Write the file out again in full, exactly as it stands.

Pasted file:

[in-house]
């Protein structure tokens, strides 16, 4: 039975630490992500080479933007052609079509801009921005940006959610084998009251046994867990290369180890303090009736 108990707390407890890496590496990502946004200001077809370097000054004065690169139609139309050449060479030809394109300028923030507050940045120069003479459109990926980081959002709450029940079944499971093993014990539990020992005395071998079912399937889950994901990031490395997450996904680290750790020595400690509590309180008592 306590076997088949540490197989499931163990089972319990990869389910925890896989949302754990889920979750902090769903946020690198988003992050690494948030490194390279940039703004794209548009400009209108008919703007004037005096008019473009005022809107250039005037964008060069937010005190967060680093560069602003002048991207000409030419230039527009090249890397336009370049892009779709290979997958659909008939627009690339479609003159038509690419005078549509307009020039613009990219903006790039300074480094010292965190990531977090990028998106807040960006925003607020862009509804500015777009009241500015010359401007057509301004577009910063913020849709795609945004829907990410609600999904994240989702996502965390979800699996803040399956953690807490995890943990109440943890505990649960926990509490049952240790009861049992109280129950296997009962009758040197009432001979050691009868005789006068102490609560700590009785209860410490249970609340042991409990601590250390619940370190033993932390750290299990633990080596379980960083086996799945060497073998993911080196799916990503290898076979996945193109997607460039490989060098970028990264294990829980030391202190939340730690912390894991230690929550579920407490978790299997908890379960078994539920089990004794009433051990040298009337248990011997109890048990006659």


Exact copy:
[in-house]
């Protein structure tokens, strides 16, 4: 039975630490992500080479933007052609079509801009921005940006959610084998009251046994867990290369180890303090009736 108990707390407890890496590496990502946004200001077809370097000054004065690169139609139309050449060479030809394109300028923030507050940045120069003479459109990926980081959002709450029940079944499971093993014990539990020992005395071998079912399937889950994901990031490395997450996904680290750790020595400690509590309180008592 306590076997088949540490197989499931163990089972319990990869389910925890896989949302754990889920979750902090769903946020690198988003992050690494948030490194390279940039703004794209548009400009209108008919703007004037005096008019473009005022809107250039005037964008060069937010005190967060680093560069602003002048991207000409030419230039527009090249890397336009370049892009779709290979997958659909008939627009690339479609003159038509690419005078549509307009020039613009990219903006790039300074480094010292965190990531977090990028998106807040960006925003607020862009509804500015777009009241500015010359401007057509301004577009910063913020849709795609945004829907990410609600999904994240989702996502965390979800699996803040399956953690807490995890943990109440943890505990649960926990509490049952240790009861049992109280129950296997009962009758040197009432001979050691009868005789006068102490609560700590009785209860410490249970609340042991409990601590250390619940370190033993932390750290299990633990080596379980960083086996799945060497073998993911080196799916990503290898076979996945193109997607460039490989060098970028990264294990829980030391202190939340730690912390894991230690929550579920407490978790299997908890379960078994539920089990004794009433051990040298009337248990011997109890048990006659």